Among Catholic theologians, it is undisputed that Jesus Christ is the only mediator between God and the human race, especially in the salvific role of redemption as exhibited by the crucifixion on Mount Calvary.[13] Accordingly, the word "mediator" in the strict sense fits Jesus alone in relation to God, but in a subordinate sense, Christians exercise a mediation "that is effective through, with, and in Christ. The subordinate mediator never stands alone, but is always dependent on Jesus."[14]

With special reference to Mary, the Catechism of the Catholic Church, quoting the Second Vatican Council, which in its document Lumen gentium referred to Mary as "'Advocate, Auxiliatrix, Adjutrix and Mediatrix," says:

Taken up to heaven she did not lay aside this saving office but by her manifold intercession continues to bring us the gifts of eternal salvation. ...Therefore the Blessed Virgin is invoked in the Church under the titles of Advocate, Helper, Benefactress, and Mediatrix [Lumen gentium, 62]. Mary's function as mother of men in no way obscures or diminishes this unique mediation of Christ, but rather shows its power. But the Blessed Virgin's salutary influence on men ... flows forth from the superabundance of the merits of Christ, rests on his mediation, depends entirely on it, and draws all its power from it [Lumen gentium, 60]. No creature could ever be counted along with the Incarnate Word and Redeemer; but just as the priesthood of Christ is shared in various ways both by his ministers and the faithful, and as the one goodness of God is radiated in different ways among his creatures, so also the unique mediation of the Redeemer does not exclude but rather gives rise to a manifold cooperation which is but a sharing in this one source [Lumen gentium, 62].[15]

At a Mariological Congress held at Czestochowa in August 1996, a commission was established in response to a request, by the Holy See, which had asked to know the opinion of the scholars present at the Congress on the possibility of defining a new dogma of faith regarding Mary as Coredemptrix, Mediatrix and Advocate. (In recent years, the Pope and various dicasteries of the Holy See had received petitions requesting such a definition.) The response of the commission, deliberately brief, was unanimous and precise: It found that the titles, as proposed, were ambiguous, as they can be understood in very different ways.[16] It also held that it was not opportune to abandon the path marked out by the Second Vatican Council and proceed to the definition of a new dogma.[17]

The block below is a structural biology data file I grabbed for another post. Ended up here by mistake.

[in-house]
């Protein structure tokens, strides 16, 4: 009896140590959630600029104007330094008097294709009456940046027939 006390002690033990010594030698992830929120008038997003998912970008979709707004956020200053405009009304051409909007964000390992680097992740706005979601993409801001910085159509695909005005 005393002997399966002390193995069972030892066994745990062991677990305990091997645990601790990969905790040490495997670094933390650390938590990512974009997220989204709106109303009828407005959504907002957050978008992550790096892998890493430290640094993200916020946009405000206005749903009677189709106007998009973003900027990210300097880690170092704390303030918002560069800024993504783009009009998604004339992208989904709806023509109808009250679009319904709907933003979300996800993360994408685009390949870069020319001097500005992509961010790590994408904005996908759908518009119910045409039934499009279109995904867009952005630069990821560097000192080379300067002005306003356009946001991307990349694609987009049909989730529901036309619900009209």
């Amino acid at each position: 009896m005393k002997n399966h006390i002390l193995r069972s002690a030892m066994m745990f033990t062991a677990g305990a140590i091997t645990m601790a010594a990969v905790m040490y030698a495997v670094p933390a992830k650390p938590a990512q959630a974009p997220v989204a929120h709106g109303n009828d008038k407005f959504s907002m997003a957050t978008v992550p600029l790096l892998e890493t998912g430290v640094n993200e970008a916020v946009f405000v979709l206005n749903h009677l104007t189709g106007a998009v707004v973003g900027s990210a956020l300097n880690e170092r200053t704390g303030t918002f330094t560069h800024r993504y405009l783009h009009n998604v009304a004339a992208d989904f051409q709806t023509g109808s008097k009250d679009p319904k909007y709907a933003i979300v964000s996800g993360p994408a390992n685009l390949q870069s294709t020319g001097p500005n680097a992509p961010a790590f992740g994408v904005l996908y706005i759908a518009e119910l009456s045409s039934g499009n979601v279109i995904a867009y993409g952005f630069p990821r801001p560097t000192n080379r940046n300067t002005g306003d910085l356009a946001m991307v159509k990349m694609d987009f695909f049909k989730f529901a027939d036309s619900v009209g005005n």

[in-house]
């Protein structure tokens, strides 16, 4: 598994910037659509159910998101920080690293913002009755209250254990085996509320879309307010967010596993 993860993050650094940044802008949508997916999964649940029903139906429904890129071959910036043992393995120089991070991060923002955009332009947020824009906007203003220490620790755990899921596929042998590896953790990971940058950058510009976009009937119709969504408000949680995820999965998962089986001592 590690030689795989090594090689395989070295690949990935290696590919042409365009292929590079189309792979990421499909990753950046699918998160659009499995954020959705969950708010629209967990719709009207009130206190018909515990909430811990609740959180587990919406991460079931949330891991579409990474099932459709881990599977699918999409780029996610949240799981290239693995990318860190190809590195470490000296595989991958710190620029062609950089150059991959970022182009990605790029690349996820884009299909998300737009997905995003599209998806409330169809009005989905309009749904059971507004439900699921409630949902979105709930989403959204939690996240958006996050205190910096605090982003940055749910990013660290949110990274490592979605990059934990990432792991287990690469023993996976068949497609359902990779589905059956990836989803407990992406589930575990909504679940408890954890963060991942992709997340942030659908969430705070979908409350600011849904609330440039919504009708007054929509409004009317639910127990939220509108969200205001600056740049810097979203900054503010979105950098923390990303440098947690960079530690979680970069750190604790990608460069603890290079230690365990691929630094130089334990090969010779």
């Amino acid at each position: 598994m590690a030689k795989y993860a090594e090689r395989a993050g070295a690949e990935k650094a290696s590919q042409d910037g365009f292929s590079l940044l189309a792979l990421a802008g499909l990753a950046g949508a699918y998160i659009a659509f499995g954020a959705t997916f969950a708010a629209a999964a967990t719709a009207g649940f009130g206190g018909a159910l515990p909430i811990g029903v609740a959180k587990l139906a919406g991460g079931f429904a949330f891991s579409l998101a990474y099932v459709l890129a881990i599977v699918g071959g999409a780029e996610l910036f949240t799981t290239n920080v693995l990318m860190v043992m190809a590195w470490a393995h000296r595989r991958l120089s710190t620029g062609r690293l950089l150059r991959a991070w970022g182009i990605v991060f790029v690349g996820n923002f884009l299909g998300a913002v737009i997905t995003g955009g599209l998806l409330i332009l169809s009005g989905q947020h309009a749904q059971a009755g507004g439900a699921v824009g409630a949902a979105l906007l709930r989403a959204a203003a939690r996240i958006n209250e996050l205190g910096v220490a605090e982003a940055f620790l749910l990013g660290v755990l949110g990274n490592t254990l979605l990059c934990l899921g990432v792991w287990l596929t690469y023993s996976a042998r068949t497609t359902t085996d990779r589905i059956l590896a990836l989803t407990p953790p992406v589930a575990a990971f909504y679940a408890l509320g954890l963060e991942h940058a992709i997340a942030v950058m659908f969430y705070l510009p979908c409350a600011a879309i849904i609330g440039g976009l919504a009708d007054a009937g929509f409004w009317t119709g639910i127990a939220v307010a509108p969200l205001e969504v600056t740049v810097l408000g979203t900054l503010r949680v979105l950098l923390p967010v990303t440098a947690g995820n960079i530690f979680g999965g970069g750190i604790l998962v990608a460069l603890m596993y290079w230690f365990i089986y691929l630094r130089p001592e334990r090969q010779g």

Mediatrix of all graces

Main article: Mediatrix of all graces

Going further than expressing belief in Mary as Mediatrix, proposals have been made to declare that Mary is the Mediatrix of all graces. Pope Benedict XV allowed the dioceses of Belgium to celebrate the feast of Mary Mediatrix of all graces on May 31 each year.[18] In printings of the Roman Missal from that date until 1961, the Mass of Mary Mediatrix of All Graces was found in the appendix Missae pro aliquibus locis (Masses for Some Places), but not in the general calendar for use wherever the Roman Rite is celebrated.[19] Other Masses authorized for celebration in different places on the same day were those of the Blessed Virgin Mary Queen of All Saints and Mother of Fair Love and Our Lady of the Sacred Heart of Jesus. The Belgian celebration has now been replaced by an optional memorial on 31 August of the Virgin Mary Mediatrix.[20]

See also


  1. ^ a b c d e f g Antoine Nachef (Sep 1, 2000) Mary's Pope: John Paul II, Mary, and the Church ISBN 1-58051077-9 pp. 179–80
  2. ^ McGurkin, John Anthony 2011. The Encyclopedia of Eastern Orthodox Christianity, ISBN 1-40518539-2 p. 597
  3. ^ Second Vatican Council, Lumen gentium, §62, November 21, 1964.
  4. ^ a b Mark Miravalle, 1993, Introduction to Mary, Queenship Publishing ISBN 978-1-882972-06-7, p. 104
  5. ^ Thomas Aquinas, Summa, III, 26,1, New advent.
  6. ^ Council of Trent, Session XXV, U. Hanover.
  7. ^ Mark Miravalle, 1993, Introduction to Mary, Queenship Publishing ISBN 978-1-882972-06-7, p. 156
  8. ^ Mark Miravalle, 1993, Introduction to Mary, Queenship Publishing ISBN 978-1-882972-06-7 p. 175
  9. ^ St Alphonsus Liguori (Jun 7, 2009) Treatise on Prayer ISBN 0-98199010-X p. 26
  10. ^ Paul Haffner (2004) The Mystery of Mary ISBN 0-85244650-0 p. 260
  11. ^ Pope John Paul II's encyclical Redemptoris Mater, Part III, "Maternal Mediation" On the Blessed Virgin Mary in the life of the Pilgrim Church
  12. ^ Castro, June Keithley. "Messages from Mama Mary", Inquirer.
  13. ^ 1 Timothy 2:5
  14. ^ The Intercession of Saints
  15. ^ Catechism of the Catholic Church, 969–970
  16. ^ "Declaration of the Theological Commission of the Pontifical International Marian Academy", L'Osservatore Romano
  17. ^ L'Osservatore Romano, Weekly ed in English, 25 June 1997, p.10
  18. ^ Mark Miravalle, 2008, Mariology: A Guide for Priests, Deacons, seminarians, and Consecrated Persons, Queenship Publishing ISBN 1-57918-355-7 page 448
  19. ^ See, for instance, the 1957 printing and a late-1920s printing. Archived 2020-03-01 at the Wayback Machine
  20. ^ Calendrier liturgique francophone 2010-2011